Most employers are well-intentioned, but intentions only go so far. There’s work to be done.

In a 2017 memorandum, however, then U.S. Attorney General Jeff Sessions, in line with some federal appeals courts, wrote that Title VII does not prohibit discrimination on the basis of gender identity. In April 2019, the U.S. Supreme Court agreed to hear a case that will address that issue. If the reasoning in the Sessions memo prevails, Title VII then would have nothing to say with regard to workplace use of an employee’s preferred pronouns.

In the meantime, the EEOC continues to investigate and assess charges involving gender identity discrimination. Other federal law protections include:

  • Executive Order 13672, which protects federal contractors and subcontractors from transgender or sexual orientation discrimination.
  • The Occupational Safety and Health Administration’s A Guide to Restroom Access for Transgender Workers.
  • The U.S. Office of Personnel Management’s Guidance Regarding the Employment of Transgender Individuals in the Federal Workplace.

What’s more, a wave of state and local laws prohibiting sexual orientation and gender identity discrimination has been enacted in recent years. According to a list compiled by the National Center for Transgender Equality, at least 20 states and more than 200 cities and counties have such laws. Some of these—California and New York City, for example—expressly require employers to use a transgender person’s preferred name or pronouns. Others allow individuals to select “nonbinary” or “X” on certain official documents.

But even if a state or local law does not prohibit discrimination based on gender identity, Title VII’s anti-discrimination prohibitions still apply for now, according to the EEOC. Contrary state law is not a defense under Title VII.

Systems, Culture Need Work

Both Phillips and Bailey say that most employers are well-intentioned, but intentions only go so far. There’s work to be done, they say, and the HRC’s toolkit explains in comprehensive detail how to do it. Broadly speaking, there are two main buckets, Bailey notes:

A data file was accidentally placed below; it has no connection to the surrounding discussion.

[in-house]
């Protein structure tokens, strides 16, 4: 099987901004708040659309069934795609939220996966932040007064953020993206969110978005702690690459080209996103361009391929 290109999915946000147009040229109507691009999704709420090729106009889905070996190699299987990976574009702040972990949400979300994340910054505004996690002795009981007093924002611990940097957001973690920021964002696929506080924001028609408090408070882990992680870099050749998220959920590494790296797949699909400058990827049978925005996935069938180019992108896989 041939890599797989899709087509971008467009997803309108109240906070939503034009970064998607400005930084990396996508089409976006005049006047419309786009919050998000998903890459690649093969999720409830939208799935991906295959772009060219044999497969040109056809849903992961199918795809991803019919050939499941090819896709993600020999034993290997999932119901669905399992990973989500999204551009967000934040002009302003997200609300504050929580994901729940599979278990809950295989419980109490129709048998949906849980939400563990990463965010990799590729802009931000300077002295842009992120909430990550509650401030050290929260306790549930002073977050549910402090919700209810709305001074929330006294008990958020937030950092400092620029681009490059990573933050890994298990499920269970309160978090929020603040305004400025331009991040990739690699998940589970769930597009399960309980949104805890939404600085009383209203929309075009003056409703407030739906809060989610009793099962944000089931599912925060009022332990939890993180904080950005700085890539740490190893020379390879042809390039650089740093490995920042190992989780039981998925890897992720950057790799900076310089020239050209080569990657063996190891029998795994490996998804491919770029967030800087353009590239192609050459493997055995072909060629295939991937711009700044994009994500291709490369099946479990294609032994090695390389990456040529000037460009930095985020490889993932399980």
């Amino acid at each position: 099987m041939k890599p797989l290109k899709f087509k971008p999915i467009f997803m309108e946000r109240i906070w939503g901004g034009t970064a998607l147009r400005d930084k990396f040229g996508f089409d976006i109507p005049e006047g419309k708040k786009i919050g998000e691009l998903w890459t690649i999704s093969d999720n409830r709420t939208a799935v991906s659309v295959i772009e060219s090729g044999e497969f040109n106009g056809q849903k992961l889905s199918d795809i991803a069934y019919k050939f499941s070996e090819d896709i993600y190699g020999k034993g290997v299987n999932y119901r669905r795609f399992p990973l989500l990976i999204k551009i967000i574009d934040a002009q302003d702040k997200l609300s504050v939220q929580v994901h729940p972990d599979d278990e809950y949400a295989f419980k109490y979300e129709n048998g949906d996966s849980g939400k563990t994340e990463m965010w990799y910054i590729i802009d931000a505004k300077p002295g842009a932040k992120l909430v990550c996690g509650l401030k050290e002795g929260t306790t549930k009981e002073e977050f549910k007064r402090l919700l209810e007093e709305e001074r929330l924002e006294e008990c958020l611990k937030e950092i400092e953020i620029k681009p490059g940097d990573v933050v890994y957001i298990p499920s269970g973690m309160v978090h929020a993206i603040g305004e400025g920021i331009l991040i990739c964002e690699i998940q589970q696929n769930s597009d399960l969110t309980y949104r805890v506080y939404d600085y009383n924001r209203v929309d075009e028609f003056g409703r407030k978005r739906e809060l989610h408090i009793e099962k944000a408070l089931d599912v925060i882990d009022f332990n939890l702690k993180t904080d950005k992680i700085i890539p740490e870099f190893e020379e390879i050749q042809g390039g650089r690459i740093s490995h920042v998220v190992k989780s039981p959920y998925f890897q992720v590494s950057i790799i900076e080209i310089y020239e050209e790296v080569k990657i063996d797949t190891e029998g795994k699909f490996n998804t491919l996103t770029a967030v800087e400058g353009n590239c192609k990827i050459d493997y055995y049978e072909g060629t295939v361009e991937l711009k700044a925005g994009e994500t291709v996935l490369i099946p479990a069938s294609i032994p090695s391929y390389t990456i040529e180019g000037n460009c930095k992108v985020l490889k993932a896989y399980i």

First is the operational side. All of the employer’s systems—including human resource information systems, forms, portals—are built on binary gender identity platforms. 

Second is the cultural piece—that which relates to human behavior, feelings of inclusion and greater understanding about gender identity. 

“Both of them are kind of huge,” Bailey says.

Employers must consider not only their own information systems, but also those of vendors. They need to create mechanisms for employees to make their pronouns known, allowing their diversity to come through. These can be as simple as asking employees to include their pronouns in their e-mail signature and intranet profile.

“Some companies are starting to do audits, identifying all the places where gender intersects in the workplace,” Bailey says. “Then they can start to make language and policies as neutral or gender-inclusive as possible.”

On the cultural side, employers have to train both managers and employees. Almost all companies have behavior and conduct statements that say we respect one another, Bailey notes. Repeatedly misgendering someone can be a form of unlawful harassment, but even an occasional slip is disrespectful and unwelcoming. “If our intention is to be welcoming and we misgender,” Bailey says, “we have failed at our intention.”  

Margaret M. Clark, J.D., SHRM-SCP, is a freelance writer in Arlington, Va.

Illustration by Adam Niklewicz for HR Magazine.